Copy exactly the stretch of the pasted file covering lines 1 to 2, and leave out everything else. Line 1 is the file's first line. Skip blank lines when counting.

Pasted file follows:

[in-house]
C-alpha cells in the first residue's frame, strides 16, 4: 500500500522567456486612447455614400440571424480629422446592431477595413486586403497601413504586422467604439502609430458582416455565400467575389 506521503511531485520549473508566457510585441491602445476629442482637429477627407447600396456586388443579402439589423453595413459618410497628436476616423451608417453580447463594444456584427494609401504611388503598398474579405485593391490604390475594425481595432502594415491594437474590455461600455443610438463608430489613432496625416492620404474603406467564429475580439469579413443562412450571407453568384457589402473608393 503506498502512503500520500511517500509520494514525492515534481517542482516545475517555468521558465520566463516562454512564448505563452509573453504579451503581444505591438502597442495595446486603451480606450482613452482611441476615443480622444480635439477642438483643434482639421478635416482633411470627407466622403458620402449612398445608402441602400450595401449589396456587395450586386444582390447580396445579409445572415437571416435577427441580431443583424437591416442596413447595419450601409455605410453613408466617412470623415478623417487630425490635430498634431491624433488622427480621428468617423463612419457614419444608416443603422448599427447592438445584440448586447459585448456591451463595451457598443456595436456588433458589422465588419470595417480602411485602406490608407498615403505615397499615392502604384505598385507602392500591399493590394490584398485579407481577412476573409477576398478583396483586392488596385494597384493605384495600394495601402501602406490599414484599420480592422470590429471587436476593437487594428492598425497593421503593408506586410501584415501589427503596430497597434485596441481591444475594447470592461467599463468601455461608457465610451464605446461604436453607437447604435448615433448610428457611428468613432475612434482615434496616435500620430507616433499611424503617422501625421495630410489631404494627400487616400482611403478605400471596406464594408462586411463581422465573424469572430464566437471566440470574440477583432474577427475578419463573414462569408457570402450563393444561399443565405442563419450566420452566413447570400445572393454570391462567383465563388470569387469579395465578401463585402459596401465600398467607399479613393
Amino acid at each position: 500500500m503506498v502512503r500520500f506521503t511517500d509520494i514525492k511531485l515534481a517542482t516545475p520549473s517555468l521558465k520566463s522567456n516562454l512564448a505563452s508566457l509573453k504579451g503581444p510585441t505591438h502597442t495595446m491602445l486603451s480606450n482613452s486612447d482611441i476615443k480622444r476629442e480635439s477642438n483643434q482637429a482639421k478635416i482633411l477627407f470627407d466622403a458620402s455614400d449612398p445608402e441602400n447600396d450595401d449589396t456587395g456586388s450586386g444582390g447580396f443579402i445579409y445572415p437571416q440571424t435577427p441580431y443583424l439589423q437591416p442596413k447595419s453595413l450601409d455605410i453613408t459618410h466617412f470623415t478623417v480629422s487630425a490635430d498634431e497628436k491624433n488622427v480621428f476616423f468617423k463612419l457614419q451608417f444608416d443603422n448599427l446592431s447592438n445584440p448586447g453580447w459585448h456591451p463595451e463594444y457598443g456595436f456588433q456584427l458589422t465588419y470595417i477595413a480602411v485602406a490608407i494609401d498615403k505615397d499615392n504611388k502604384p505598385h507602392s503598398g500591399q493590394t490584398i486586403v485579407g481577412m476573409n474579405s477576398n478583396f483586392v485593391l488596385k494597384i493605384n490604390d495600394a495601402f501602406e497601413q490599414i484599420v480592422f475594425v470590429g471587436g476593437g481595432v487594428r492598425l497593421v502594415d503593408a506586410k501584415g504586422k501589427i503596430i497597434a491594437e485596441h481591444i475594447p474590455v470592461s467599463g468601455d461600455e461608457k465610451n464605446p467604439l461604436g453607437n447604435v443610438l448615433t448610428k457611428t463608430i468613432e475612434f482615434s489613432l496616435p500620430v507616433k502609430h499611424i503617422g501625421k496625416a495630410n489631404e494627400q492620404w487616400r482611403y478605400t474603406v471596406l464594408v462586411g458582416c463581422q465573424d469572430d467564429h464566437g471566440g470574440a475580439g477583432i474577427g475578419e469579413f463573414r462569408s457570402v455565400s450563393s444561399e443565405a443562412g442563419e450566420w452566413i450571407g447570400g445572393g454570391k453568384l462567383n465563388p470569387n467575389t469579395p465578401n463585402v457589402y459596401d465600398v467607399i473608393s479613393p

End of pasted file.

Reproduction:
[in-house]
C-alpha cells in the first residue's frame, strides 16, 4: 500500500522567456486612447455614400440571424480629422446592431477595413486586403497601413504586422467604439502609430458582416455565400467575389 506521503511531485520549473508566457510585441491602445476629442482637429477627407447600396456586388443579402439589423453595413459618410497628436476616423451608417453580447463594444456584427494609401504611388503598398474579405485593391490604390475594425481595432502594415491594437474590455461600455443610438463608430489613432496625416492620404474603406467564429475580439469579413443562412450571407453568384457589402473608393 503506498502512503500520500511517500509520494514525492515534481517542482516545475517555468521558465520566463516562454512564448505563452509573453504579451503581444505591438502597442495595446486603451480606450482613452482611441476615443480622444480635439477642438483643434482639421478635416482633411470627407466622403458620402449612398445608402441602400450595401449589396456587395450586386444582390447580396445579409445572415437571416435577427441580431443583424437591416442596413447595419450601409455605410453613408466617412470623415478623417487630425490635430498634431491624433488622427480621428468617423463612419457614419444608416443603422448599427447592438445584440448586447459585448456591451463595451457598443456595436456588433458589422465588419470595417480602411485602406490608407498615403505615397499615392502604384505598385507602392500591399493590394490584398485579407481577412476573409477576398478583396483586392488596385494597384493605384495600394495601402501602406490599414484599420480592422470590429471587436476593437487594428492598425497593421503593408506586410501584415501589427503596430497597434485596441481591444475594447470592461467599463468601455461608457465610451464605446461604436453607437447604435448615433448610428457611428468613432475612434482615434496616435500620430507616433499611424503617422501625421495630410489631404494627400487616400482611403478605400471596406464594408462586411463581422465573424469572430464566437471566440470574440477583432474577427475578419463573414462569408457570402450563393444561399443565405442563419450566420452566413447570400445572393454570391462567383465563388470569387469579395465578401463585402459596401465600398467607399479613393